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Psychic Fiend Network

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Psychic Fiend Network
Madame Louisa
Information
Publisher DC Comics
Release date July 2003
Part of Scooby-Doo! #72
Pages 12
Writer Robbie Busch
Pencils Scott Neely
Inks Scott Neely
Colors Paul Becton
Letters Tom Orzechowski
Editing Joan Hilty
Chronology
Previous The Spirits of Appledown County
Next The Case of the Cold Trail

Psychic Fiend Network is a story in Scooby-Doo! #72 by DC Comics.

Premise

The Mystery Inc. gang come to investigate a Psychic TV show host who is being haunted by a vengeful spirit. The gang search around only to find that the host is not possessed by any spirit other than her own ambition.

Synopsis

Characters

Character
Scooby-Doo
Shaggy Rogers
Fred Jones
Daphne Blake
Velma Dinkley
Harry Smead
Female director
Madame Louisa
B. L. Thompson (mentioned only)
Mary
Marty Gold
Crew members
Obsessive fan with glasses

Villains

  • Psychic Fiend Spirit

Suspects

Suspect Motive/reason
Harry Smead A wedding picture on his desk in his office, revealed him to have once been Madame Louisa's own fromer husband.
Madame Louisa It was believed that a vengeful spirit was taking control of her own body.
Mary She just could not wait to pull out as the producer of Madame Louisa's show.
Marty Gold He was worried because his own client's contract with the studio was just about up.
Crew members They hated Madame Louisa for being so pushy and never saying "Thank You" to them.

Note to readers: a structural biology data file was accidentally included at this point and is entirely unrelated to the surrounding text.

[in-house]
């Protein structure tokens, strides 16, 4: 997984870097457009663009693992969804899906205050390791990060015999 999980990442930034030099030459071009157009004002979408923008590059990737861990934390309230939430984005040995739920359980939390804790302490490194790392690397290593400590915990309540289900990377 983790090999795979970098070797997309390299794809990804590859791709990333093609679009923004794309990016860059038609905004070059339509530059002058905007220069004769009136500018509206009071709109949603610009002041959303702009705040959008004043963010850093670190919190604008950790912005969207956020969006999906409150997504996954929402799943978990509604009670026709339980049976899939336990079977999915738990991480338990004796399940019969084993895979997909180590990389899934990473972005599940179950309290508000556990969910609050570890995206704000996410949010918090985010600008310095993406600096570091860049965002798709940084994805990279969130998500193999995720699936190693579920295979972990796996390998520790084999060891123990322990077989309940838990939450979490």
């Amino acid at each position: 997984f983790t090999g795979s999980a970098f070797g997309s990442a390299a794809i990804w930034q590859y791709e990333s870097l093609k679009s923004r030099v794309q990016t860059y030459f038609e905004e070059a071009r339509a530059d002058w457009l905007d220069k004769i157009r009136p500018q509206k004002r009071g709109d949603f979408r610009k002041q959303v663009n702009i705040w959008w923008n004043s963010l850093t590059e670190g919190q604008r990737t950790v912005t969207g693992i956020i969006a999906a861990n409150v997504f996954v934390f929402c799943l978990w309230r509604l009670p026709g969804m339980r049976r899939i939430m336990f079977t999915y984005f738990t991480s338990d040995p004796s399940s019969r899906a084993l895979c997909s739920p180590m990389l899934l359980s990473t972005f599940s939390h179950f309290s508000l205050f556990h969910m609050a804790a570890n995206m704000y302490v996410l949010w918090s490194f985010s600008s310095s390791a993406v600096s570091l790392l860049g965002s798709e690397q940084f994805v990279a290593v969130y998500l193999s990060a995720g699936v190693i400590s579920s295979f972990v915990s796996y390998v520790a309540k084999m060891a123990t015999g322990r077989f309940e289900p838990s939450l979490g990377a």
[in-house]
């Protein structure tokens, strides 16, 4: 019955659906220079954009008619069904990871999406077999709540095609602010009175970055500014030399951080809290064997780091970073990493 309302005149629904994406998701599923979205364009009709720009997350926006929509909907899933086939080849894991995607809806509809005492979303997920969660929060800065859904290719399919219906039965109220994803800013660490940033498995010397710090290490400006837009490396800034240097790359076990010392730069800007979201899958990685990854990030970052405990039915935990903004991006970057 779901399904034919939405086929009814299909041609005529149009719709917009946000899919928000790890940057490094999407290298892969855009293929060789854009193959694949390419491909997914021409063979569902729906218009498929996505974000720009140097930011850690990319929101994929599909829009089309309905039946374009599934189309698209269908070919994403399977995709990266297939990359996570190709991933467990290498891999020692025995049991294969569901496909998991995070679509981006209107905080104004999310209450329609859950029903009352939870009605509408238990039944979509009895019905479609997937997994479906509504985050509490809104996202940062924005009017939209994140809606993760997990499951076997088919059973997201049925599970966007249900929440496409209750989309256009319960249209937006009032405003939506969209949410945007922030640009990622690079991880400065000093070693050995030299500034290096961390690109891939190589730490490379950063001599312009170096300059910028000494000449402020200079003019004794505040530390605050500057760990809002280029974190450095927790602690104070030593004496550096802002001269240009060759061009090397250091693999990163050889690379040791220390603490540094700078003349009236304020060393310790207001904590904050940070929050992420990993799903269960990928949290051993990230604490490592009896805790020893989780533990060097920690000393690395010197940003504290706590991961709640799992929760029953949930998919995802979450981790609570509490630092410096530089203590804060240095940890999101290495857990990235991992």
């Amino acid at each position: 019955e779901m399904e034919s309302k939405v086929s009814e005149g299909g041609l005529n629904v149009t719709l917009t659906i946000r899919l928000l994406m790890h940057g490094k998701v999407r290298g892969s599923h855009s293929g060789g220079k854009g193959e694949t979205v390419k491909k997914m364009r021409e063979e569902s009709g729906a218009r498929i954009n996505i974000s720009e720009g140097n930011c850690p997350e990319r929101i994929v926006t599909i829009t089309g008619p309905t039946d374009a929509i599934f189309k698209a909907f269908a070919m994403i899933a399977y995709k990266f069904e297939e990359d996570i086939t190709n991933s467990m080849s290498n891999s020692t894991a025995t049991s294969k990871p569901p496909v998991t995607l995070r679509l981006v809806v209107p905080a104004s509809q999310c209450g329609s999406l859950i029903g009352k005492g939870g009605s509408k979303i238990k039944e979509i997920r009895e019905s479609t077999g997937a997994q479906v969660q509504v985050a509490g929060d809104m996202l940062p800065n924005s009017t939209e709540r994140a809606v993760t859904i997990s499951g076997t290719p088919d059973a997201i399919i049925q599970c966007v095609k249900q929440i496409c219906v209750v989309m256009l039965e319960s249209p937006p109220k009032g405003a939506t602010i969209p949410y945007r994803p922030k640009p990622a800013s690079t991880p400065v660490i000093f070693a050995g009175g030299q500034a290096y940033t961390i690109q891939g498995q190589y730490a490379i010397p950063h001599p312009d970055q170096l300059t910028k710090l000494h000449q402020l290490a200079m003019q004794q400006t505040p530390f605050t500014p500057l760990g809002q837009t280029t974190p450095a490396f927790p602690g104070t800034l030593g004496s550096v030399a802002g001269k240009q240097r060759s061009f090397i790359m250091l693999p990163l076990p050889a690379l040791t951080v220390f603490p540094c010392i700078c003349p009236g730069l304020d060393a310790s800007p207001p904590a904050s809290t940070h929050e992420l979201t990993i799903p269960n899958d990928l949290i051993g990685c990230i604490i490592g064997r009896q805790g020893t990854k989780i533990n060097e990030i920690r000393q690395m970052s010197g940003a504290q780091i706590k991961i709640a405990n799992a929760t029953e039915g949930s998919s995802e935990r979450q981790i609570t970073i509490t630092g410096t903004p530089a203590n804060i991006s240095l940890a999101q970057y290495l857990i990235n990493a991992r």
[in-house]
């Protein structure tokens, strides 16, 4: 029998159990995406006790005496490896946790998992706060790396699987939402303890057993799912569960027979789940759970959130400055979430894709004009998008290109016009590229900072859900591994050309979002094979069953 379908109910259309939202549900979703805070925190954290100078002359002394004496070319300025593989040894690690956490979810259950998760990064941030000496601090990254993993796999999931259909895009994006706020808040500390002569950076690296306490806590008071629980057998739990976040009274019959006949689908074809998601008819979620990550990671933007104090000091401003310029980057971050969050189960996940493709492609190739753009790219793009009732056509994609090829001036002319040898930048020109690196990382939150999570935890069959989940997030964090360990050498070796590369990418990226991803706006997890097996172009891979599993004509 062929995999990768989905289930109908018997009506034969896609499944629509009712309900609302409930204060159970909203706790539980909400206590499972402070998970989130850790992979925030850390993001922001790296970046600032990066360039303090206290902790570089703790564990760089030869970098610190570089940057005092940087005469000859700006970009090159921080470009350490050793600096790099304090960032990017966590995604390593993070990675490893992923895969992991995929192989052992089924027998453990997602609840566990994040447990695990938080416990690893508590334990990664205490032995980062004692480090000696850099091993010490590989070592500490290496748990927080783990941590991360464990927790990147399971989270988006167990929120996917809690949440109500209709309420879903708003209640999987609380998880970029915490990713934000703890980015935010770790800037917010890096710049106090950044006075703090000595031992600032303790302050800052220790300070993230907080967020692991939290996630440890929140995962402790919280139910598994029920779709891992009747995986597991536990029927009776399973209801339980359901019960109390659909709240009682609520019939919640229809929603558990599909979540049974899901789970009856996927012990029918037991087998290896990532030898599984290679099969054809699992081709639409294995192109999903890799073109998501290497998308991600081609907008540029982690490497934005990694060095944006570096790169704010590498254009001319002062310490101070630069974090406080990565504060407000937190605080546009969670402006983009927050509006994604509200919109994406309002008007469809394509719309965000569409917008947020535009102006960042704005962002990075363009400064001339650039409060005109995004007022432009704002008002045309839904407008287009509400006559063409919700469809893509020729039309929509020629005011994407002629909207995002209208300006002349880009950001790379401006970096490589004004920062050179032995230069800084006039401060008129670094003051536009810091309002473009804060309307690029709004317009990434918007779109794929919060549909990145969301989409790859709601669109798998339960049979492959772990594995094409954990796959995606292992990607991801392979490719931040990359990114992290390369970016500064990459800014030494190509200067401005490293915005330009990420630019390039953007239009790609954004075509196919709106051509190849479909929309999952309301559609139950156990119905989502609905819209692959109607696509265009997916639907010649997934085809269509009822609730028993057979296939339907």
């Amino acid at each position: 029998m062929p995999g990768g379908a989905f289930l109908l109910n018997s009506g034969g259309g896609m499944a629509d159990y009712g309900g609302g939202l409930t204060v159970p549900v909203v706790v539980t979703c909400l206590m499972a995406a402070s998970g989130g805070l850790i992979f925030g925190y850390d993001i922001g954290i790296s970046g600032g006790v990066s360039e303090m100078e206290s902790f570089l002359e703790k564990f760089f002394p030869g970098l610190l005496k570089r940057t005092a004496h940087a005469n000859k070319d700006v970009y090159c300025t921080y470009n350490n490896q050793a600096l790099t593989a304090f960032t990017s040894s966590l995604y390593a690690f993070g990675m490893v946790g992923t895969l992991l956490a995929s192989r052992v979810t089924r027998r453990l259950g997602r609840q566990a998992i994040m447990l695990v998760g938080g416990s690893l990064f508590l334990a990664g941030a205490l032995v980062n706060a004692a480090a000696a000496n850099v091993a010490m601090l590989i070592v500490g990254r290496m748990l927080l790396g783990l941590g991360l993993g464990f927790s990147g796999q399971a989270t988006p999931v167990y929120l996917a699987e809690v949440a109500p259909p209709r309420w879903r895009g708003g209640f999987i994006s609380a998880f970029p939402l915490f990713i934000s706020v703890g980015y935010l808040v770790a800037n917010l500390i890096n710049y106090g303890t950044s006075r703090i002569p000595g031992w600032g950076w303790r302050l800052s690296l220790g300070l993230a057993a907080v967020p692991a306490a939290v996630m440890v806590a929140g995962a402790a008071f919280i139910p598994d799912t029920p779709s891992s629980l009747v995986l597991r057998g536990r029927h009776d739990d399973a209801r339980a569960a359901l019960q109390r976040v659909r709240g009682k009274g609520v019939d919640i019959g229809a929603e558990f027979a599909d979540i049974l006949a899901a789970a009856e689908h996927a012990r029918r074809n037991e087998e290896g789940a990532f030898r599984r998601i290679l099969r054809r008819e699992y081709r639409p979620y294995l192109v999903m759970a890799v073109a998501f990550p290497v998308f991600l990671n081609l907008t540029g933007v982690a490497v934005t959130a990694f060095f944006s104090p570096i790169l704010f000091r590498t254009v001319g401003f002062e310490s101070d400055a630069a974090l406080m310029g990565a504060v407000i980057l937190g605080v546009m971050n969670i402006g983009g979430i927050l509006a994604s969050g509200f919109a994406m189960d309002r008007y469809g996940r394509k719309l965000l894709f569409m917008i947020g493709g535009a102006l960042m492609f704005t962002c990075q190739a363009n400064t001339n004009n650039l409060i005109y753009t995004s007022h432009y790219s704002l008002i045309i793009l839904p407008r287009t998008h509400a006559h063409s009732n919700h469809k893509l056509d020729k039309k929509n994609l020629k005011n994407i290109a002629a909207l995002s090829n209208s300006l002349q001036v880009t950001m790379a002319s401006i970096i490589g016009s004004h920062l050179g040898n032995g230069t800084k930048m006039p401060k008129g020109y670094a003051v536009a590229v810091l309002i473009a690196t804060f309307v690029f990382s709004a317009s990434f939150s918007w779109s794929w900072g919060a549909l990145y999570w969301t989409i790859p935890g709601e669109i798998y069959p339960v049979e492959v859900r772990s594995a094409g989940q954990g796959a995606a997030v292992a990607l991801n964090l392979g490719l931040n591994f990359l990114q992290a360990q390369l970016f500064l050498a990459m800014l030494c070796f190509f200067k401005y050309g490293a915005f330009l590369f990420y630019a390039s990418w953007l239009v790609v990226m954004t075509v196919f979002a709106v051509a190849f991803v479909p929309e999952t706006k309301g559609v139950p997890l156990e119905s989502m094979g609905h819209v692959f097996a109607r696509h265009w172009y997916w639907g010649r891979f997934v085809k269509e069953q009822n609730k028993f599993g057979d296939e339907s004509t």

Obsessive fan with glasses He was discovered on one of the camera shots of the audience to being taking out a camera, just before Madame Louisa went into her so-called trance.

Culprits

Culprit Motive/reason
Culprit Motive/reason

Locations

  • Coolsville
    • Coolsville T.V. Studio
      • "Psychic Phenomena" set
      • Director's room
      • Madame Louisa's dressing room
      • Backstage area
      • Outside area
      • Crew members's break room
      • Harry Smead's office
      • Seance

Notes/trivia

Reception

The gang speak like themselves and behave within character, but they drag this first mystery out far too long. Since magic has until the highly recommended Scooby-Doo movie never been accepted in Mystery Inc.'s adventures, the puzzle's solution seems obvious.

The motive of the first mystery doesn't really make too much sense. While I appreciate that money is the root cause, the event described rarely if ever happens in the land of television.

The artwork by Scott Neely offers a strikingly different look to that of Joe Staton's usual effortless depiction of Scoob and the Gang, and Neely gives the characters a lot of depth and distinction while keeping Mystery Inc. on model to make a valid interpretation. [1]

Quotes

References

  1. Ray Tate in Firing Line Reviews

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